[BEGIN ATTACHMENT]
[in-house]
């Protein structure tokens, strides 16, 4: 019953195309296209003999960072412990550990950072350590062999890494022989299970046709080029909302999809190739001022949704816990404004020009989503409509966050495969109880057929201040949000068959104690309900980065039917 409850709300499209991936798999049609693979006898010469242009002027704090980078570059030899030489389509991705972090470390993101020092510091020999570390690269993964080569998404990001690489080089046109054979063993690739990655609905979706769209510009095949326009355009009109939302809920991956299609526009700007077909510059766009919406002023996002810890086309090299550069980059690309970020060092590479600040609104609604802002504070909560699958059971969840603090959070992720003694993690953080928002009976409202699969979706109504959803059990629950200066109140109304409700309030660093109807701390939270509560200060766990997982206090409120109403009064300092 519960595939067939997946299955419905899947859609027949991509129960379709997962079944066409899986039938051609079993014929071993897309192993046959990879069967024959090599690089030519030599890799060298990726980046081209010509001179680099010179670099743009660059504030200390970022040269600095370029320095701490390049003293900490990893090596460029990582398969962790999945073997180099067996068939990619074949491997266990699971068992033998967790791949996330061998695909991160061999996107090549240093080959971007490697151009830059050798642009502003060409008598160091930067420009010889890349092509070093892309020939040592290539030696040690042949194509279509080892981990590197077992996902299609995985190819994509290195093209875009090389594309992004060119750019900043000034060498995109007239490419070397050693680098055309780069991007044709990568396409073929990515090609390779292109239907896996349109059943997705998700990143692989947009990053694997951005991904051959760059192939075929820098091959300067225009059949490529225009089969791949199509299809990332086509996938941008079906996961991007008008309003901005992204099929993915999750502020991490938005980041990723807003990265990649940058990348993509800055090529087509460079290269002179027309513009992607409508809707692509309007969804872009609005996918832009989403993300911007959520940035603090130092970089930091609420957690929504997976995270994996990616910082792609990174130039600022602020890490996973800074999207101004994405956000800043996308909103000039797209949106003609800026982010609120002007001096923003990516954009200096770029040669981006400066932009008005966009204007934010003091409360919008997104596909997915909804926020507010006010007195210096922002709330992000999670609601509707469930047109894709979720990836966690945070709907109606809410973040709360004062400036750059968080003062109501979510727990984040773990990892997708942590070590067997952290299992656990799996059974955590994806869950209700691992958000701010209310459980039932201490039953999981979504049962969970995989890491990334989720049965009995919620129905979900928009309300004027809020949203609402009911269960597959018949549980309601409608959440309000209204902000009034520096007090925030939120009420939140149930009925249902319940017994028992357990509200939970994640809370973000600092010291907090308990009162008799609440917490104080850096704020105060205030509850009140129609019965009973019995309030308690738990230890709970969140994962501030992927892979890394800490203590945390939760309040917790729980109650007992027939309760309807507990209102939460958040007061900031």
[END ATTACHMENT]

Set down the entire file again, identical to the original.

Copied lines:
[in-house]
């Protein structure tokens, strides 16, 4: 019953195309296209003999960072412990550990950072350590062999890494022989299970046709080029909302999809190739001022949704816990404004020009989503409509966050495969109880057929201040949000068959104690309900980065039917 409850709300499209991936798999049609693979006898010469242009002027704090980078570059030899030489389509991705972090470390993101020092510091020999570390690269993964080569998404990001690489080089046109054979063993690739990655609905979706769209510009095949326009355009009109939302809920991956299609526009700007077909510059766009919406002023996002810890086309090299550069980059690309970020060092590479600040609104609604802002504070909560699958059971969840603090959070992720003694993690953080928002009976409202699969979706109504959803059990629950200066109140109304409700309030660093109807701390939270509560200060766990997982206090409120109403009064300092 519960595939067939997946299955419905899947859609027949991509129960379709997962079944066409899986039938051609079993014929071993897309192993046959990879069967024959090599690089030519030599890799060298990726980046081209010509001179680099010179670099743009660059504030200390970022040269600095370029320095701490390049003293900490990893090596460029990582398969962790999945073997180099067996068939990619074949491997266990699971068992033998967790791949996330061998695909991160061999996107090549240093080959971007490697151009830059050798642009502003060409008598160091930067420009010889890349092509070093892309020939040592290539030696040690042949194509279509080892981990590197077992996902299609995985190819994509290195093209875009090389594309992004060119750019900043000034060498995109007239490419070397050693680098055309780069991007044709990568396409073929990515090609390779292109239907896996349109059943997705998700990143692989947009990053694997951005991904051959760059192939075929820098091959300067225009059949490529225009089969791949199509299809990332086509996938941008079906996961991007008008309003901005992204099929993915999750502020991490938005980041990723807003990265990649940058990348993509800055090529087509460079290269002179027309513009992607409508809707692509309007969804872009609005996918832009989403993300911007959520940035603090130092970089930091609420957690929504997976995270994996990616910082792609990174130039600022602020890490996973800074999207101004994405956000800043996308909103000039797209949106003609800026982010609120002007001096923003990516954009200096770029040669981006400066932009008005966009204007934010003091409360919008997104596909997915909804926020507010006010007195210096922002709330992000999670609601509707469930047109894709979720990836966690945070709907109606809410973040709360004062400036750059968080003062109501979510727990984040773990990892997708942590070590067997952290299992656990799996059974955590994806869950209700691992958000701010209310459980039932201490039953999981979504049962969970995989890491990334989720049965009995919620129905979900928009309300004027809020949203609402009911269960597959018949549980309601409608959440309000209204902000009034520096007090925030939120009420939140149930009925249902319940017994028992357990509200939970994640809370973000600092010291907090308990009162008799609440917490104080850096704020105060205030509850009140129609019965009973019995309030308690738990230890709970969140994962501030992927892979890394800490203590945390939760309040917790729980109650007992027939309760309807507990209102939460958040007061900031």